How to Reduce Corporate Food Waste – 4 Steps That You Can Implement

Here are two shocking facts — (i) nearly a billion people suffer from chronic hunger, and (ii) around 30 percent of food grown is wasted or never eaten. This makes it a priority for corporates to come up with successful ways to prevent food waste. As a food business owner, you can do your share of reducing your food wastage using various measures presented in this article.

This 4-step guide can help you take action and realize the following opportunities:

  1. Adding to the bottom line: You can achieve this by reducing waste disposal fees,  gaining tax deductions for donations, selling organic matter to others or generating savings through an improved inventory management.
  2. Reducing greenhouse gas emissions: When food is sent to the landfills, it decomposes and produces methane gas which is more potent than carbon dioxide. Therefore, by minimizing food wastage, you can reduce greenhouse gas emissions.
  3. Improving stability of supply chain: Reducing food wastage eases the demand for more food. Moreover, it relieves some pressure from food production and resources required to grow, process and transport the food.
  4. Providing food to the needy: If the food isn’t sold, you can feed the people in need.

4 Steps to Reduce Food Waste

1. Conduct an Internal Assessment

It is critical to understand how much food is being wasted by your company and its related costs. Identify where this waste is going and what steps are being taken by the company to reduce and manage the food waste. Additionally, you must understand the losses that occur at the supply chain at the growing, post-harvest and distribution stages. Consider the consumers’ wasteful habits as well.

2. Develop Solid Business Cases to Minimize Wastage

Business cases for reducing food waste depends on the location of the company, waste management fees, regulatory and tax environment, and the types of products that are being bought and sold. For several companies, it generally is a combination of tangible as well as intangible benefits such as saving money, generating new sources of income, building consumer trust, greenhouse gas reduction goals and engaging with the local community.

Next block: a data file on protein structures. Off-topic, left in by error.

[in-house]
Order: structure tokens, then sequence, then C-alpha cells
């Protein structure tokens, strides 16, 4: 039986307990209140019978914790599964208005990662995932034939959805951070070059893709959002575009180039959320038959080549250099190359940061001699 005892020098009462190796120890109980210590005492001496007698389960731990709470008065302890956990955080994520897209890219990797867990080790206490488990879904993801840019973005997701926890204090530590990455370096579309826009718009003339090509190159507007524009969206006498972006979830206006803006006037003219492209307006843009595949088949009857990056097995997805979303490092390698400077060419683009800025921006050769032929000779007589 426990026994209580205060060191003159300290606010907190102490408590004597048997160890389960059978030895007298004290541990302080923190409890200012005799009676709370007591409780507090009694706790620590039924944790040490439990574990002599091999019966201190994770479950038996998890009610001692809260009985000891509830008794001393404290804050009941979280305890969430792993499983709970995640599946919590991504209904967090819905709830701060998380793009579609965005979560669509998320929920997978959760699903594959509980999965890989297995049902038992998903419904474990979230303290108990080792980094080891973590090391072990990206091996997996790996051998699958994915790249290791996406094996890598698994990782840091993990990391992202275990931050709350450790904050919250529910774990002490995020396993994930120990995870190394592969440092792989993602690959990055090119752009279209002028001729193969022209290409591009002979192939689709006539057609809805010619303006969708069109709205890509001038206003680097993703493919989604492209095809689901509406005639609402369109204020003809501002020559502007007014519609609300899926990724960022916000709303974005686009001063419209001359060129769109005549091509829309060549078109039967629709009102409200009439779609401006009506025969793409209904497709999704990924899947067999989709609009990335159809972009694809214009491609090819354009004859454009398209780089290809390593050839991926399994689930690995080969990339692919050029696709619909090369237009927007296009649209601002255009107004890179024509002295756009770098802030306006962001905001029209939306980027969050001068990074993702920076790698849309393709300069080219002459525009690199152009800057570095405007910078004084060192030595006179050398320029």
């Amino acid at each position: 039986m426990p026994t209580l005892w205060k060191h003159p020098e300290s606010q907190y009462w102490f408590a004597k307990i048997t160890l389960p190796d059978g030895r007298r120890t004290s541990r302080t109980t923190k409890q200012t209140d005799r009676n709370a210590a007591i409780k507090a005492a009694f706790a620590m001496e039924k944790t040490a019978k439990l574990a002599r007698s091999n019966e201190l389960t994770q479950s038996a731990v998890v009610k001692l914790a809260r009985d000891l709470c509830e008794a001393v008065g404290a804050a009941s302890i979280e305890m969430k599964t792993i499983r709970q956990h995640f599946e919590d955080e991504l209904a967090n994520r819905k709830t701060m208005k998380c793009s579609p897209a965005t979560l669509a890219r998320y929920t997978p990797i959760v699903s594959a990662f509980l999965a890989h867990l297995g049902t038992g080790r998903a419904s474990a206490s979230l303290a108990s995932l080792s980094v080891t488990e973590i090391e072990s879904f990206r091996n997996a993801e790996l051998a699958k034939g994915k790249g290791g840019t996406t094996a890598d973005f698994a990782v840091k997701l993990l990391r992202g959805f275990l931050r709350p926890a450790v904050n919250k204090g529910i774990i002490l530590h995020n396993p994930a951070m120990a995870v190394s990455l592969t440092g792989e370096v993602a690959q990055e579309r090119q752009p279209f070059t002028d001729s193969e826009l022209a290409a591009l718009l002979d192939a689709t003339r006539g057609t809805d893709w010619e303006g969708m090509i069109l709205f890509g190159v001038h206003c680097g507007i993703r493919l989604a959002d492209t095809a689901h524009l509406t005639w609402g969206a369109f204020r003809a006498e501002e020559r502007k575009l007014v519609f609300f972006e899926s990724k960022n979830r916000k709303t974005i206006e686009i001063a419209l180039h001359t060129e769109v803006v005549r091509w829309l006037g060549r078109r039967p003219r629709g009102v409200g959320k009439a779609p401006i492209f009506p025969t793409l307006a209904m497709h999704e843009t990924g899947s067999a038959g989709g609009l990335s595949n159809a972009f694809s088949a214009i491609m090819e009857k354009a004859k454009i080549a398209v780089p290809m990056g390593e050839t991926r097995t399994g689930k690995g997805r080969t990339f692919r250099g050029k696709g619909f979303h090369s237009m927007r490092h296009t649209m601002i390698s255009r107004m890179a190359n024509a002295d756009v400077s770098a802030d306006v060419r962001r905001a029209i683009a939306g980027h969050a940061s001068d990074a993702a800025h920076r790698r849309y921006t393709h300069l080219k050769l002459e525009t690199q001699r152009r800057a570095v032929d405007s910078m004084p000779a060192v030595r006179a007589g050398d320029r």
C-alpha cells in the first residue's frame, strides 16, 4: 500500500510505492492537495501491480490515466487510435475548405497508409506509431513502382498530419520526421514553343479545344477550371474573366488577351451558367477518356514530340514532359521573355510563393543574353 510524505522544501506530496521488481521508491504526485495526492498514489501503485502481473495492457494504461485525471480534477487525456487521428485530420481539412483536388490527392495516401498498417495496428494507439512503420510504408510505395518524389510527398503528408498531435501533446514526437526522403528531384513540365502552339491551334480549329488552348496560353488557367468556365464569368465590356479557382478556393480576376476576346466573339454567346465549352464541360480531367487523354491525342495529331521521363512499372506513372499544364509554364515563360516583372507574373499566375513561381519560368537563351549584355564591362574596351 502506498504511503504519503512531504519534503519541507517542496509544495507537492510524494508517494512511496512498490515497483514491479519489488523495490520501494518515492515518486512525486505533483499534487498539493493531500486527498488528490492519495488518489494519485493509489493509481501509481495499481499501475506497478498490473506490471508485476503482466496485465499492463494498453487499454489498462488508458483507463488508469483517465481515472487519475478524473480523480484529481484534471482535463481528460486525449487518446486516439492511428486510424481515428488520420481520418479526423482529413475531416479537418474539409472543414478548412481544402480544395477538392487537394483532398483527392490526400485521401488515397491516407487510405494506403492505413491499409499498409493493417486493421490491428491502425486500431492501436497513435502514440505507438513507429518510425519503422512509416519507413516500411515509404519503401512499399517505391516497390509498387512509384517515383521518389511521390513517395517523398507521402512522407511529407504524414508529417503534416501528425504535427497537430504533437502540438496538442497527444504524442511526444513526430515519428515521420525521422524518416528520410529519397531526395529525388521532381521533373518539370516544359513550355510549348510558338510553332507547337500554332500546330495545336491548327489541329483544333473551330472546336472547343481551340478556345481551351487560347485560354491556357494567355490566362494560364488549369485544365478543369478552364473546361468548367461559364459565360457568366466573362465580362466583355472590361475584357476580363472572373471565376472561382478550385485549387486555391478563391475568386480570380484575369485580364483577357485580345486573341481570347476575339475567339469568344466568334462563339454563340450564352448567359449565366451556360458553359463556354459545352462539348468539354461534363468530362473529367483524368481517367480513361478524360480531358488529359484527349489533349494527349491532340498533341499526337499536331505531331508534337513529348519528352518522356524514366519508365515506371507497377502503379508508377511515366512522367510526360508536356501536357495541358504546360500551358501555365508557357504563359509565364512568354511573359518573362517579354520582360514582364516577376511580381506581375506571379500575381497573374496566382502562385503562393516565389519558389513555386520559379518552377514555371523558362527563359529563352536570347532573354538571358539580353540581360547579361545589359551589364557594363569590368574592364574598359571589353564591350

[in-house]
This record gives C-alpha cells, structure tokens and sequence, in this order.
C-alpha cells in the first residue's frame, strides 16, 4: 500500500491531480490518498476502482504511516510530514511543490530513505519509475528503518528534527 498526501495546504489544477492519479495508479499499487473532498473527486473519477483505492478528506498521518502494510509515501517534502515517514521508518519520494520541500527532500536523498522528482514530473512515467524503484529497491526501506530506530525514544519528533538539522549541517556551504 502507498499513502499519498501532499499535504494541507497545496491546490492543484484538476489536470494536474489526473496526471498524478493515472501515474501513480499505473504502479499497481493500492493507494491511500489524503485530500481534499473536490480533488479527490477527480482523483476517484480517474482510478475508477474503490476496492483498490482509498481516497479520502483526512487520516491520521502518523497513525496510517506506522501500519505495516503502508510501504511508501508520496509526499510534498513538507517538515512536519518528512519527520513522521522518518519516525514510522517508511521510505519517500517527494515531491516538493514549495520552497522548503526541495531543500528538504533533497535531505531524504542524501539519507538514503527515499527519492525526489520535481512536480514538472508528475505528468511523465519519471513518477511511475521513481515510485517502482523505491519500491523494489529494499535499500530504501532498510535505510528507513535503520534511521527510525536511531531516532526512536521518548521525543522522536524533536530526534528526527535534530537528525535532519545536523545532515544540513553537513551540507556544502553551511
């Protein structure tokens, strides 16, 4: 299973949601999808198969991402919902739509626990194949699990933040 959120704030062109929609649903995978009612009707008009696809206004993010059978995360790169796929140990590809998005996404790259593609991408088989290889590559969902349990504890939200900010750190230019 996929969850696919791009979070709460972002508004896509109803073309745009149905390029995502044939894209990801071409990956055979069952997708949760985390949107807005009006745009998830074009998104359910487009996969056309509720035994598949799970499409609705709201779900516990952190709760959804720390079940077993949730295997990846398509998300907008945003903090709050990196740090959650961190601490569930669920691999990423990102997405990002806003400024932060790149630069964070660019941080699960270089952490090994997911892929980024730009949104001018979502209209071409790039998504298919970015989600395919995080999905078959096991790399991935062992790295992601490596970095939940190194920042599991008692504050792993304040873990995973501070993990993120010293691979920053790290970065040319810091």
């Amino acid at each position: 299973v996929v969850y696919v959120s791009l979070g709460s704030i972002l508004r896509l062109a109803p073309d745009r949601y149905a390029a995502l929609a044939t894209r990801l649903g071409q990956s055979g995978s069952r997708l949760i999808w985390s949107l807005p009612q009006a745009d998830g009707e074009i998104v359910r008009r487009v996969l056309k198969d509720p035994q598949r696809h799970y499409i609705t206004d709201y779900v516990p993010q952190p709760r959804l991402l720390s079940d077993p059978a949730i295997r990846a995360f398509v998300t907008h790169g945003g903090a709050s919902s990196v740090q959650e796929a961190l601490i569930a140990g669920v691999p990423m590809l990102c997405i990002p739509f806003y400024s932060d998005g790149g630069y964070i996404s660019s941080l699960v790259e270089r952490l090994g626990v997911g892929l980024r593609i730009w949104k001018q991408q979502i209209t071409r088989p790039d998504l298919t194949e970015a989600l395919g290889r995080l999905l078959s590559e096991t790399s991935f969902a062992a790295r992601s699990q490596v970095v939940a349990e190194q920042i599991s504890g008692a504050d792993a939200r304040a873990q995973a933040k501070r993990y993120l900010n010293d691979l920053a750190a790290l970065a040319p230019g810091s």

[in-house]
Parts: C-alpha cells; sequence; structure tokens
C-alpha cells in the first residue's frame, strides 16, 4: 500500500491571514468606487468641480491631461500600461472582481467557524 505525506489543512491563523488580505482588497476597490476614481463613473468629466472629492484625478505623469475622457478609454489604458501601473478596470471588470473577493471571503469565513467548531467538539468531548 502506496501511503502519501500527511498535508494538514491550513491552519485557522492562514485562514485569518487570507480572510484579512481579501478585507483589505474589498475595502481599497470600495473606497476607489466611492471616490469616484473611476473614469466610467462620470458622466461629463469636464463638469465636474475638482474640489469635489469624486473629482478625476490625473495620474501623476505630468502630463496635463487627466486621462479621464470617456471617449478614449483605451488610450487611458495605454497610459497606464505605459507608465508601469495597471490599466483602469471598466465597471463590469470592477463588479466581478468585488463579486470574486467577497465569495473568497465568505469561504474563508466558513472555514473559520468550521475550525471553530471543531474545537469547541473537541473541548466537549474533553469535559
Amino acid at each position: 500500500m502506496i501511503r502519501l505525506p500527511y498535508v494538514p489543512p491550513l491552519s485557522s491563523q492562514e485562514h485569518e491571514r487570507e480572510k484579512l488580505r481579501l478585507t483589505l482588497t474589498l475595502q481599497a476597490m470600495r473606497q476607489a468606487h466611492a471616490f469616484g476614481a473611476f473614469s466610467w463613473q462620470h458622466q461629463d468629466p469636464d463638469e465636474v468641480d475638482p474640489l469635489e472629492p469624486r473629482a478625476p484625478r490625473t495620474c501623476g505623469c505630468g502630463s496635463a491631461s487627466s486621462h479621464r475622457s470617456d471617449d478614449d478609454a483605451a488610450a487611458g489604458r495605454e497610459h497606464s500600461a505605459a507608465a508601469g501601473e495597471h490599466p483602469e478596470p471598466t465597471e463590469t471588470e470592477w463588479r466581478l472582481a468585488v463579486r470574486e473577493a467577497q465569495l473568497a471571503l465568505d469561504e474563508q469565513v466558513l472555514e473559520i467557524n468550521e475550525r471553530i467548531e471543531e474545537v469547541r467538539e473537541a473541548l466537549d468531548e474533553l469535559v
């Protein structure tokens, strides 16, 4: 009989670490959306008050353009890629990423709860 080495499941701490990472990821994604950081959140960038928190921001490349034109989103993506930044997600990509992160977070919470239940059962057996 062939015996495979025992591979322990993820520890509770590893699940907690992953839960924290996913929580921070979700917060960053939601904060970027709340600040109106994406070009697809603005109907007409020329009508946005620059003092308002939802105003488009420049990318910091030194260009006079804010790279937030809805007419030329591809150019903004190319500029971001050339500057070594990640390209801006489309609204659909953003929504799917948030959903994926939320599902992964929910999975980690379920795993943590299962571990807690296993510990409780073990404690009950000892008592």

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3. Control What You Can

Once you identify what type of waste is being generated, you can take the necessary steps to reduce food waste and drive efficiency in your operations. For example, if you are unable to sell the food items, consider donating safe food to people in need or feed the animals. Ideally, you must try to implement waste avoidance measures — however, if these are exhausted, you can resort to waste management. It is recommended to put the food waste to industrial use, compost it and use it as renewable energy options. If nothing works, you can dispose it of through incinerators or landfills.

4. Partner with Various Bodies Sharing the Same Values

Apart from your own company, you must look at other entities of the value chain such as retailers, manufacturers, brands and even consumers to bring down the overall wastage of food. You can explore creative solutions by tying up with local municipalities, partnering up with entrepreneurs with innovative food reduction technology, logistics providers, waste management companies, and producer and consumer groups that focus on minimizing food waste.

Reducing the amount of food being wasted is an excellent opportunity to meet various corporate goals. Assess the activities leading to the wastage and implement a practical and action-oriented path to tackle this issue.

Author Bio:

Erich Lawson is very passionate about the environment and is an advocate of effective recycling. He writes on a wide array of topics to inform readers on how modern recycling equipment can be used by industries to reduce monthly wastage bills and increase recycling revenue. You can learn more about environment saving techniques by visiting his blog on Compactor Management Company.

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